Pig Latin in Hadoop’s Pig Programs
Pig Latin is the language for Pig programs. Pig translates the Pig Latin script into MapReduce jobs that it can be executed within Hadoop cluster. When coming up with Pig Latin, the development team followed three key design principles:
Keep it simple. Pig Latin provides a streamlined method for interacting with Java MapReduce. It’s an abstraction, in other words, that simplifies the creation of parallel programs on the Hadoop cluster for data flows and analysis. Complex tasks may require a series of interrelated data transformations — such series are encoded as data flow sequences.
Writing data transformation and flows as Pig Latin scripts instead of Java MapReduce programs makes these programs easier to write, understand, and maintain because a) you don’t have to write the job in Java, b) you don’t have to think in terms of MapReduce, and c) you don’t need to come up with custom code to support rich data types.
Pig Latin provides a simpler language to exploit your Hadoop cluster, thus making it easier for more people to leverage the power of Hadoop and become productive sooner.
Make it smart. You may recall that the Pig Latin Compiler does the work of transforming a Pig Latin program into a series of Java MapReduce jobs. The trick is to make sure that the compiler can optimize the execution of these Java MapReduce jobs automatically, allowing the user to focus on semantics rather than on how to optimize and access the data.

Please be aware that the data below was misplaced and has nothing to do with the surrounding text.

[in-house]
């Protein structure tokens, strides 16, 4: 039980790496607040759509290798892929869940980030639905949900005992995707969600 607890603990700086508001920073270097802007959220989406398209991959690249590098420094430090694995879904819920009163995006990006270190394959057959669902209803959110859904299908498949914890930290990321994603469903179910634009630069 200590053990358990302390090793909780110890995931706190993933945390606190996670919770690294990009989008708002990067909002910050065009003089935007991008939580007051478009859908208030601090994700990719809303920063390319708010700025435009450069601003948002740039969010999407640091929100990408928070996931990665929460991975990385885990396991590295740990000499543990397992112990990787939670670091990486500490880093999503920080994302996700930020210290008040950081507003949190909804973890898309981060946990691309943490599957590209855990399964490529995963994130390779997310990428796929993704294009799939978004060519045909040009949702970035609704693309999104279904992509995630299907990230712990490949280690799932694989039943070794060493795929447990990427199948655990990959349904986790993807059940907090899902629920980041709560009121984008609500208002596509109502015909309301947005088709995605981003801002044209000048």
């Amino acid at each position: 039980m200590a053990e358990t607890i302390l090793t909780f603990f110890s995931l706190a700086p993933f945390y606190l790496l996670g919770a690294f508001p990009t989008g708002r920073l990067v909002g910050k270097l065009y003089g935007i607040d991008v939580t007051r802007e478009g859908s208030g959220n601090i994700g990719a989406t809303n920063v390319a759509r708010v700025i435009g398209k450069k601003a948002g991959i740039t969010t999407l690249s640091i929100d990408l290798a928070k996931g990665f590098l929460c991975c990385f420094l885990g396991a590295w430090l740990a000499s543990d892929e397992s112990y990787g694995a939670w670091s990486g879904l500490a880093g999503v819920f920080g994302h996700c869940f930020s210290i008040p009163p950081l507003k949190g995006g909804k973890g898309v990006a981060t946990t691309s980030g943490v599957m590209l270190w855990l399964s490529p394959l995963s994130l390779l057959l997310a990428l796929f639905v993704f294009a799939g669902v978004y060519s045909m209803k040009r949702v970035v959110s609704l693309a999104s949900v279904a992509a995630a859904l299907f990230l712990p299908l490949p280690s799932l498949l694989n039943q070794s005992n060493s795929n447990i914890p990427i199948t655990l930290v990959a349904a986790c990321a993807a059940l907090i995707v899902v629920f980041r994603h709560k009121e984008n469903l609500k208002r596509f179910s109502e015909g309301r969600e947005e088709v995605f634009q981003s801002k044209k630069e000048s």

For you SQL types out there, this discussion will sound familiar. SQL is set up as a declarative query that you use to access structured data stored in an RDBMS. The RDBMS engine first translates the query to a data access method and then looks at the statistics and generates a series of data access approaches. The cost-based optimizer chooses the most efficient approach for execution.
Don’t limit development. Make Pig extensible so that developers can add functions to address their particular business problems.
Traditional RDBMS data warehouses make use of the ETL data processing pattern, where you extract data from outside sources, transform it to fit your operational needs, and then load it into the end target, whether it’s an operational data store, a data warehouse, or another variant of database.
However, with big data, you typically want to reduce the amount of data you have moving about, so you end up bringing the processing to the data itself.
The language for Pig data flows, therefore, takes a pass on the old ETL approach, and goes with ELT instead: Extract the data from your various sources, load it into HDFS, and then transform it as necessary to prepare the data for further analysis.